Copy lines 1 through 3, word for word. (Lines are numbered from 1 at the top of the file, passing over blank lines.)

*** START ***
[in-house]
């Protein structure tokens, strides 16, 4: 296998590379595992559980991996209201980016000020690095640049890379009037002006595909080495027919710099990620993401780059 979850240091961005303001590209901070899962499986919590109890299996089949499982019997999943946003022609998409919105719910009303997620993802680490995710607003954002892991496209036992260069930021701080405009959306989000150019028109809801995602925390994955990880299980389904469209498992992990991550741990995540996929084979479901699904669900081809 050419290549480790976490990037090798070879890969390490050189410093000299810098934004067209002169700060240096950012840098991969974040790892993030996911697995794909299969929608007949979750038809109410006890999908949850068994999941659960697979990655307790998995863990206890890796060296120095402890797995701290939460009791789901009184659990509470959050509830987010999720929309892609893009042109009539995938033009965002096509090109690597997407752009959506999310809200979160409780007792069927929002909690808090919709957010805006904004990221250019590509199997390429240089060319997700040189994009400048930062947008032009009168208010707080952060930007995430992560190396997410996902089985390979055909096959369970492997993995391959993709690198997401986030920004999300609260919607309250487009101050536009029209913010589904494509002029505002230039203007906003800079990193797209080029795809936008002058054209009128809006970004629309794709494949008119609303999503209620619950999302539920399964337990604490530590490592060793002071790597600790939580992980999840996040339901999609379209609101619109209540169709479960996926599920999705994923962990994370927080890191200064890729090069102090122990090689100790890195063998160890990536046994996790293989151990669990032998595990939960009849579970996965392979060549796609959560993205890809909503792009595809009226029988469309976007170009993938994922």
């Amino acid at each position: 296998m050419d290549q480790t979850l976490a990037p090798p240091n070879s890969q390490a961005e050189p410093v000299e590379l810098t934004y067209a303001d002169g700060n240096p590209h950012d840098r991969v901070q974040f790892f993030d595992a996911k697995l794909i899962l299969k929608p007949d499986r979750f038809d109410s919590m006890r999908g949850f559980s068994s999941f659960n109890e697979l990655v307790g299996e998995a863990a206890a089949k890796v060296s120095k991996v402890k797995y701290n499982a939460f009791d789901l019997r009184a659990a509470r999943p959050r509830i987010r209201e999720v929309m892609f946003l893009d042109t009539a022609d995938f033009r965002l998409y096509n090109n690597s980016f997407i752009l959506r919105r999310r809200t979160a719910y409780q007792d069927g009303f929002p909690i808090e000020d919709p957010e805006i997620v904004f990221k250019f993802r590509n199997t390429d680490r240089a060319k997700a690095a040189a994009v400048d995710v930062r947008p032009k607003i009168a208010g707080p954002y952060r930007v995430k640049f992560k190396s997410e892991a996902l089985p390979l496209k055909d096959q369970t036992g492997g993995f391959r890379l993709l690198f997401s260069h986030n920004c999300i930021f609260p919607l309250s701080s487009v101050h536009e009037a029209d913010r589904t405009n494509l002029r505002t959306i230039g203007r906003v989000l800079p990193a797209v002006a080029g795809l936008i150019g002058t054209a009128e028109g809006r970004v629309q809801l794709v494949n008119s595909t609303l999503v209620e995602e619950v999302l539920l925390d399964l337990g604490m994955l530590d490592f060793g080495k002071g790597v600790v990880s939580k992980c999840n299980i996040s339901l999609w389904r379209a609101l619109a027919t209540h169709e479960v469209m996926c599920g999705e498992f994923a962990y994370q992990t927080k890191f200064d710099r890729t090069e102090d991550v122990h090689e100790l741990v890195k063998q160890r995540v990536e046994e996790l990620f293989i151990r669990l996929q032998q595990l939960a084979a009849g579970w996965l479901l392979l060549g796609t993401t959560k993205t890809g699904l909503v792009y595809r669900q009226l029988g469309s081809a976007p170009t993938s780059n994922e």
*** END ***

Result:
[in-house]
């Protein structure tokens, strides 16, 4: 296998590379595992559980991996209201980016000020690095640049890379009037002006595909080495027919710099990620993401780059 979850240091961005303001590209901070899962499986919590109890299996089949499982019997999943946003022609998409919105719910009303997620993802680490995710607003954002892991496209036992260069930021701080405009959306989000150019028109809801995602925390994955990880299980389904469209498992992990991550741990995540996929084979479901699904669900081809 050419290549480790976490990037090798070879890969390490050189410093000299810098934004067209002169700060240096950012840098991969974040790892993030996911697995794909299969929608007949979750038809109410006890999908949850068994999941659960697979990655307790998995863990206890890796060296120095402890797995701290939460009791789901009184659990509470959050509830987010999720929309892609893009042109009539995938033009965002096509090109690597997407752009959506999310809200979160409780007792069927929002909690808090919709957010805006904004990221250019590509199997390429240089060319997700040189994009400048930062947008032009009168208010707080952060930007995430992560190396997410996902089985390979055909096959369970492997993995391959993709690198997401986030920004999300609260919607309250487009101050536009029209913010589904494509002029505002230039203007906003800079990193797209080029795809936008002058054209009128809006970004629309794709494949008119609303999503209620619950999302539920399964337990604490530590490592060793002071790597600790939580992980999840996040339901999609379209609101619109209540169709479960996926599920999705994923962990994370927080890191200064890729090069102090122990090689100790890195063998160890990536046994996790293989151990669990032998595990939960009849579970996965392979060549796609959560993205890809909503792009595809009226029988469309976007170009993938994922």
């Amino acid at each position: 296998m050419d290549q480790t979850l976490a990037p090798p240091n070879s890969q390490a961005e050189p410093v000299e590379l810098t934004y067209a303001d002169g700060n240096p590209h950012d840098r991969v901070q974040f790892f993030d595992a996911k697995l794909i899962l299969k929608p007949d499986r979750f038809d109410s919590m006890r999908g949850f559980s068994s999941f659960n109890e697979l990655v307790g299996e998995a863990a206890a089949k890796v060296s120095k991996v402890k797995y701290n499982a939460f009791d789901l019997r009184a659990a509470r999943p959050r509830i987010r209201e999720v929309m892609f946003l893009d042109t009539a022609d995938f033009r965002l998409y096509n090109n690597s980016f997407i752009l959506r919105r999310r809200t979160a719910y409780q007792d069927g009303f929002p909690i808090e000020d919709p957010e805006i997620v904004f990221k250019f993802r590509n199997t390429d680490r240089a060319k997700a690095a040189a994009v400048d995710v930062r947008p032009k607003i009168a208010g707080p954002y952060r930007v995430k640049f992560k190396s997410e892991a996902l089985p390979l496209k055909d096959q369970t036992g492997g993995f391959r890379l993709l690198f997401s260069h986030n920004c999300i930021f609260p919607l309250s701080s487009v101050h536009e009037a029209d913010r589904t405009n494509l002029r505002t959306i230039g203007r906003v989000l800079p990193a797209v002006a080029g795809l936008i150019g002058t054209a009128e028109g809006r970004v629309q809801l794709v494949n008119s595909t609303l999503v209620e995602e619950v999302l539920l925390d399964l337990g604490m994955l530590d490592f060793g080495k002071g790597v600790v990880s939580k992980c999840n299980i996040s339901l999609w389904r379209a609101l619109a027919t209540h169709e479960v469209m996926c599920g999705e498992f994923a962990y994370q992990t927080k890191f200064d710099r890729t090069e102090d991550v122990h090689e100790l741990v890195k063998q160890r995540v990536e046994e996790l990620f293989i151990r669990l996929q032998q595990l939960a084979a009849g579970w996965l479901l392979l060549g796609t993401t959560k993205t890809g699904l909503v792009y595809r669900q009226l029988g469309s081809a976007p170009t993938s780059n994922e």